How to Define Your Target Audience and Craft Messaging That Will Attract Them
This is an article from The Business Boost & Build Newsletter.
It’s once a week and includes one tip from me and three resources from others.
Your audience is who you serve and how you serve them.
Where a lot of people get confused is thinking that their audience is just a demographic of people.
It encompasses this, but it’s also what they want (the transformation they’re looking for) and it’s much more specific.
With specificity everything falls into place. Your products and services, messaging, style and content.
What if you want to serve people that are not in your target audience? Don’t worry. You can still help these people, we’re just defining your ideal audience.
If you don’t target a specific audience, you probably won’t attract an audience at all.
Specificity is the secret.
It all starts with one question.
What problem are you going to help people solve?
Think of this as a brainstorming session. Grab a notepad or open your favourite word processor and jot down all your interests, skills and experiences.
Start to think about how these are connected and what problems you can help people with.
- What products or services can you provide with your skills?
- How do they fit into your interests and experiences?
On the surface, it seems like a simple question, until you start to answer it.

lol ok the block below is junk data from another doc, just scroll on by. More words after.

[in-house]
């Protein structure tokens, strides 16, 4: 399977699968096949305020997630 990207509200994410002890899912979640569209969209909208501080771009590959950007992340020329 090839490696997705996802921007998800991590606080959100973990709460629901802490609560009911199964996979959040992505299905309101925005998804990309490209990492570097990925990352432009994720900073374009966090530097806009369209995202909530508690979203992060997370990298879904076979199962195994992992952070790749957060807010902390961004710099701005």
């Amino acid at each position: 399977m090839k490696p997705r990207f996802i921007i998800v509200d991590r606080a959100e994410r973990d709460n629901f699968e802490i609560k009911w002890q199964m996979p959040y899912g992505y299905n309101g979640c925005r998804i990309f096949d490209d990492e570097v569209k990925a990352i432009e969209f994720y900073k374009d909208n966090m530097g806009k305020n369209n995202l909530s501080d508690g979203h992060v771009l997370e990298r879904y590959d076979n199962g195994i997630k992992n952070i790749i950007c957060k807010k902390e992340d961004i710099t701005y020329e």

You will probably discover that you can help a lot of people with a lot of different problems. The question then becomes, which one do you choose?
I find the best way to approach this is by asking what you don’t want to do.
- What kind of people don’t you want to work with?
- Which options do you feel meh about?
- What doesn’t align with your personal goals?
This is key for your messaging.
Emotions motivate people to take action.
Think about the problems you’re solving:
- Are you helping your target audience save time
- Are you helping your target audience save money
- Are you helping your target audience have a purpose
Write down how their life looks before and after purchasing your product or service. They might experience a range of different emotions.
- Frustrated to calm
- Confused to clear
- Insecure to confident
What you’re really selling is this emotional transformation.
Your product or service is how that transformation is made, and they can buy it with cold hard cash.
Read more about why customers buy from a previous article.
Take a look at the following broad messaging examples.
I’m sure you’ve read a headline or been on a website with similar messaging.
- Unlock your potential and achieve your dreams
- Innovative solutions for a brighter future
It’s vague and confusing.
What people are trying to do when writing like this is appeal to everyone, and what they end up doing is appealing to absolutely no one. It just gets ignored.
Take a look at these specific messaging examples, notice the difference.
- Software that simplifies HR tasks and boosts productivity
- Fitness programs for busy moms looking to get in shape in 30 minutes a day
This type of specific messaging calls out your target audience, grabs their attention and draws them in.
You will want to test your messaging to see what works. I would recommend asking your customers to describe how they felt before buying your product or service.
You can also explore competitor reviews for the language and words they use. Amazon reviews for related products can be extremely insightful.